Thus, its objective is threefold: it attempts to punish the negligent prosecution of actions, see Silva Wiscovich, 87 J.T.S. at 5132, 5133; it seeks to promote stability in juridical relations, see Ortiz v. Municipality of Orocovis, 113 P.R. 619,7 and it pursues the practical concern of avoiding the institution of actions long after memories have faded. See generally De Jesus v. Chardon, 116 P.R. Dec. 238, 243 (1985). We must also pause to point out the fact that the courts of Puerto Rico have consistently observed that civil law tradition, and not common law, governs the rules applicable to limitation periods and tolling provisions under Puerto Rican law. Silva Wiscovich, 87 J.T.S. at 5131; Mortensen v. San Juan Mercantile Co., 87 J.T.S. 76, 5051 (1987); Olmo v. Young & Rubicam of P.R., Inc., 110 P.R. 965, 969 (1981); Febo Ortega v. Tribunal Superior, 102 P.R. 506, 509 (1974); De Jesus Martinez v. Chardon, 116 P.R. Dec. 238 n.4 (1985). Moreover, the same cases reveal that the rules governing the limitation of actions form part of the substantive, not procedural, law of Puerto Rico. See also Feliciano v. A.A.A., 93 P.R. 638, 640 (1966). Thus, it is evident that special care must be taken when dealing with limitation problems under Puerto Rican law.
Several other points of law are worthy of mention at this juncture in our discourse. The Supreme Court of Puerto Rico has stated that in view of the importance of the institution of "extinctive prescription" in the civil law tradition tolling provisions must be interpreted restrictively against the person invoking their protection.8 Diaz de Diana v. A.J.A.S. Ins. Co., 110 P.R. 602, 607-608, n. 1 (1980). See also Fernandez v. Chardon, 681 F.2d 42, 54 (1st Cir. 1982) (following this directive). It is also well established that once the period of limitations is interrupted through any of the ways available under Puerto Rico laws and the tolling ends, the statute of limitations begins to run anew, Diaz de Diana v. A.J.A.S. Ins. Co., 110 P.R.R. at 606; Duran Cepeda v. Morales Lebron, 112 P.R. 776, 779 (1982); Silva Wiscovich v. The Weber Dental Manufacturing Co., 87 J.T.S. at 5133; Chardon v. Fumero Soto, 462 U.S. at 661; Fernandez v. Chardon, 681 F.2d, at 49. Lastly, tolling the statute as to one jointly and severally liable defendant tolls it as to all, P.R.Laws Ann. tit. 31, § 5304, Rivera Otero v. Casco Sales Co., 115 P.R. Dec. 662, 667 (1984), but the tolling is effective with regard only to identical causes of action. The statute of limitations is not tolled for all claims arising out of the same facts, Ramirez de Arellano v. Alvarez de Choudens, 575 F.2d, at 319-320; Fernandez v. Chardon, 681 F.2d, at 49.
We now introduce the specific tolling provisions prescribed by Puerto Rican law. They are found in Article 1873 of the Civil Code, P.R.Laws Ann. tit. 31, § 5303, which states:
Prescription of actions is interrupted by their institution before the courts, by extrajudicial claim of the creditor, and by any act of acknowledgement of the debt by the debtor.
See Federal Insurance Co. v. Banco Popular, 750 F.2d 1095, 1098 (1st Cir. 1983); Ramirez de Arellano v. Alvarez de Choudens, 575 F.2d, at 319. There are thus three ways in which statutes of limitations can be tolled as far as Puerto Rico law goes.9 Only the latter two concern us for this appeal.10 We address them in turn.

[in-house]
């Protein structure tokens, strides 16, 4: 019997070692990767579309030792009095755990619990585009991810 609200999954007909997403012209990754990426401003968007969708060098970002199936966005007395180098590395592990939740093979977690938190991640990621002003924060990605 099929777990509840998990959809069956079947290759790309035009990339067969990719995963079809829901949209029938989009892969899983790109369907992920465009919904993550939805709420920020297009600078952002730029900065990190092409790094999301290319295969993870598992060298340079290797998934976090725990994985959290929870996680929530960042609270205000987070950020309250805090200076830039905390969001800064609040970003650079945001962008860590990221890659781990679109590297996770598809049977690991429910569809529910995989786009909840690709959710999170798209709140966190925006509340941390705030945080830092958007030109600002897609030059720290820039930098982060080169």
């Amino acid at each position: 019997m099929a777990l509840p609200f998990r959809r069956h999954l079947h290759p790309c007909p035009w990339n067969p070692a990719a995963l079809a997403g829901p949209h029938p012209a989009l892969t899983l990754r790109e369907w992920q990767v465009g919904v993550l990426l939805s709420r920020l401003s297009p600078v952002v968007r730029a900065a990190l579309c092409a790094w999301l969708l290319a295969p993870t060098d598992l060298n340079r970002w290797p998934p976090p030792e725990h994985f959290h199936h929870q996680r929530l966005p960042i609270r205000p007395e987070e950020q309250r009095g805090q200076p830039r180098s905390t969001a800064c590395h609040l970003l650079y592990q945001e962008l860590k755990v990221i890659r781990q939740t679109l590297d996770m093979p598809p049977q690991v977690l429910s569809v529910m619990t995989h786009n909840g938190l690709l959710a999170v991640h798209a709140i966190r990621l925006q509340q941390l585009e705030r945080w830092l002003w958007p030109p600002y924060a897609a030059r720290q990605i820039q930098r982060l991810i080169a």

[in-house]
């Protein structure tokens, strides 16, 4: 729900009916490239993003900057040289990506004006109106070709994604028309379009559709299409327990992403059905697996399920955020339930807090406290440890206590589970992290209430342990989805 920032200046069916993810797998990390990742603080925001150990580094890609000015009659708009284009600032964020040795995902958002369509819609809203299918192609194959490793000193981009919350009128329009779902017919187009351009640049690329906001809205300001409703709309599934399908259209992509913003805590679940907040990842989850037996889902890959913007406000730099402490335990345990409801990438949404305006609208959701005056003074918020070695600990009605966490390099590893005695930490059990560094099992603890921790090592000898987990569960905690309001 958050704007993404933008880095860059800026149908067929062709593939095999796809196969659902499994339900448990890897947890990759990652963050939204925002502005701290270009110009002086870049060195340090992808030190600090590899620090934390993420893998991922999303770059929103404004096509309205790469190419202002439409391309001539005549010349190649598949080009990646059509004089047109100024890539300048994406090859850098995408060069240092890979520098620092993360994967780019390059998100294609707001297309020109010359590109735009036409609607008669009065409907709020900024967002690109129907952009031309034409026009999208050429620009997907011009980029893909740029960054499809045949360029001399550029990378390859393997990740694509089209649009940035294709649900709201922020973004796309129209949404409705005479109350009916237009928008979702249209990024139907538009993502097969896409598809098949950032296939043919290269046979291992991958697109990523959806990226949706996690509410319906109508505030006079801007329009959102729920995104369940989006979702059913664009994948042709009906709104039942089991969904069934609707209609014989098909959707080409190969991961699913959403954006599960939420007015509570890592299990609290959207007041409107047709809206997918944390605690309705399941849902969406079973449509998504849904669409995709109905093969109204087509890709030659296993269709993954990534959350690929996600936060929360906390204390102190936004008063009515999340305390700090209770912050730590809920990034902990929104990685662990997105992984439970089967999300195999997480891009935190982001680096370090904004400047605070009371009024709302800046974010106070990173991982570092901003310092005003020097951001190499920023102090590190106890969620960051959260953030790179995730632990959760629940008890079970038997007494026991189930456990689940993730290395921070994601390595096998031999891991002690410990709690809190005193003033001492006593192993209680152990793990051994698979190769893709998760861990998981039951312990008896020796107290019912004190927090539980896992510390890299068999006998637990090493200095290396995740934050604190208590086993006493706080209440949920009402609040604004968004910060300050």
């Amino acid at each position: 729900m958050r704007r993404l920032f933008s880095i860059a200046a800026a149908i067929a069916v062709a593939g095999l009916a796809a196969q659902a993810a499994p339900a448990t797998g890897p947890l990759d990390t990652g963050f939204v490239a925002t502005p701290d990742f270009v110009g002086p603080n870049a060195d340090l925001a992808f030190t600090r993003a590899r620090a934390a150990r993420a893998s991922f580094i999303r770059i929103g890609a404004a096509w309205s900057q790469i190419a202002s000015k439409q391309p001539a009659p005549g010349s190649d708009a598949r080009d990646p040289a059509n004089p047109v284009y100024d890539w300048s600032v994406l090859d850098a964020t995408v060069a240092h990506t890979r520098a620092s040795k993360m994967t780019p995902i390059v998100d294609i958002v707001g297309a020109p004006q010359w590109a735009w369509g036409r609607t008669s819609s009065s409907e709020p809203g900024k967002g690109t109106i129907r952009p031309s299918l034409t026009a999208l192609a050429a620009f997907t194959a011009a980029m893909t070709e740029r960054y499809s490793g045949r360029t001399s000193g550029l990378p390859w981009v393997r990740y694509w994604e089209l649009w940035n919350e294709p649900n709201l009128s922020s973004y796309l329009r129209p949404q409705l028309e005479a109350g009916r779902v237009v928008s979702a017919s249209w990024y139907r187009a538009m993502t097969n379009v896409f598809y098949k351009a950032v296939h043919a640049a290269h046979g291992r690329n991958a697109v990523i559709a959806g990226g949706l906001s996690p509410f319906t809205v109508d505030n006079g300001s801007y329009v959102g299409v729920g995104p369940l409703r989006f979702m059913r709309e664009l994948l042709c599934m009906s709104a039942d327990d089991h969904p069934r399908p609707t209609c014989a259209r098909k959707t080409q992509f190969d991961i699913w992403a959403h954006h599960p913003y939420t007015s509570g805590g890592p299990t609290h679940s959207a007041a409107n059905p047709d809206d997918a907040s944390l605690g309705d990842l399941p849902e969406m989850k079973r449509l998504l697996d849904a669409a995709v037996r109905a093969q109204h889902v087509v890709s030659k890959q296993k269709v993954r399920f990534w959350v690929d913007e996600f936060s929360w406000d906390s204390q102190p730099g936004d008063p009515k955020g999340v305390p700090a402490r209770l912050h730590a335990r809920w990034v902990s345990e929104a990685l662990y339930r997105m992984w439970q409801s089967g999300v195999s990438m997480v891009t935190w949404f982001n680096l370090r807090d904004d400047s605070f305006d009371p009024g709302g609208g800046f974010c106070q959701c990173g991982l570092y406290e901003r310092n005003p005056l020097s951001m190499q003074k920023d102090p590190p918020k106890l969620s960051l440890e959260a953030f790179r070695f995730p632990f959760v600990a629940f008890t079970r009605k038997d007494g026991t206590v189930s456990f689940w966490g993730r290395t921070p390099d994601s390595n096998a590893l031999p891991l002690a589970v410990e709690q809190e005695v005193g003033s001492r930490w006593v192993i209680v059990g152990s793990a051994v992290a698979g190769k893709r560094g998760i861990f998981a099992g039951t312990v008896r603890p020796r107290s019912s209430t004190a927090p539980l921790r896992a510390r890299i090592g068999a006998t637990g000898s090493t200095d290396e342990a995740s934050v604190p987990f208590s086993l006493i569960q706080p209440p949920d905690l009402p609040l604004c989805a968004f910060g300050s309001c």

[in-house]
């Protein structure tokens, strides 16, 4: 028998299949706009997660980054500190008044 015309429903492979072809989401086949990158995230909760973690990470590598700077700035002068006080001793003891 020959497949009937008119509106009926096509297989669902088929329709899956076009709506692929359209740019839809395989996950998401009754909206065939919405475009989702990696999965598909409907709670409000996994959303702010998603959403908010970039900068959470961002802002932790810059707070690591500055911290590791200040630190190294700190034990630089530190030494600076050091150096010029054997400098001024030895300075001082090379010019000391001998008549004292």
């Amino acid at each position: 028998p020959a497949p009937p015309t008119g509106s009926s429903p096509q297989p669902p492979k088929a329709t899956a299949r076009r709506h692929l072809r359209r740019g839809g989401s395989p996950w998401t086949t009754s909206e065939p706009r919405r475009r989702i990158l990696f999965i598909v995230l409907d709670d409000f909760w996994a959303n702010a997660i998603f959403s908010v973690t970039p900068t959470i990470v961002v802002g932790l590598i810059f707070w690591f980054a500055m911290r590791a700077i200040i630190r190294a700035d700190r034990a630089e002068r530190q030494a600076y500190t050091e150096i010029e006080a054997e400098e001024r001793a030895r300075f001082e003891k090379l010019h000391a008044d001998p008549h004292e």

This is not the first time this Court has had to do battle with the meaning of the words "extrajudicial claim of the creditor," see Hernandez del Valle v. Santa Aponte, 575 F.2d 321, 323-324 (1st Cir. 1978). The phrase, in all honesty, is difficult to define, perhaps due in part to the fact that, viewed abstractly, it encompasses an array of actions as diverse as human conduct itself. The Supreme Court of Puerto Rico has often cited the words of Spanish commentator Diez-Picazo when confronted with an issue under the "extrajudicial claim" clause of Article 1873. Unable to improve on the Spaniard's effort, we present it ad verbatim:
In principle, claim stands for demand or notice. That is: it is an act for which the holder of a substantive right, addresses the passive subject of said right, demanding that he adopt the required conduct. The claim, then, is a pretension in a technical sense.
Diaz de Diana, 110 P.R.R. at 608, and Secretario del Trabajo v. Finetex Hosiery Co., 86 J.T.S. 13, 4204. Thus, an extrajudicial claim does in fact include virtually any demand formulated by the creditor. The only limitations are that the claim must be made by the holder of the substantive right (or his legal representative), De Jesus v. Chardon, 116 D.P.R. at 248, Finetex Hosiery Co., 86 J.T.S. at 4202, it must be addressed to the debtor or passive subject of the right, not to a third party, Velilla v. Pueblo Supermarkets, Inc., 111 P.R. 732, 734-735 (1981), and it must require or demand the same conduct or relief ultimately sought in the subsequent lawsuit. Fernandez v. Chardon, 681 F.2d, at 53.11
As for the latter tolling provision of Article 1873, the "act of acknowledgement of the debt by the debtor," we look to the Puerto Rico Supreme Court's extensive discussion in Widow of Carlo v. Toro, 99 P.R. 196 (1970), more recently relied on in Diaz de Diana v. A.J.A.S. Ins. Co., 110 P.R. 602, 615 (1980). The following quote, we believe, correctly captures the thrust of these decisions as they attempted to define yet another elusive, albeit significant phrase. An "act of acknowledgement of the debt by the debtor" is "any valid act which actually implies the [debtor's] absolute conformity with the right of the creditor." Widow of Carlo, 99 P.R.R. at 207. The act must communicate the debtor's specific intention of acknowledging the survival of another person's right; it must be spontaneous, unequivocal and clear; and it can never be deduced from acts or conduct from which only indirect inferences can be made as to the debtor's acknowledgement of the effectiveness of the creditor's right. Diaz de Diana, 110 P.R.R. at 615.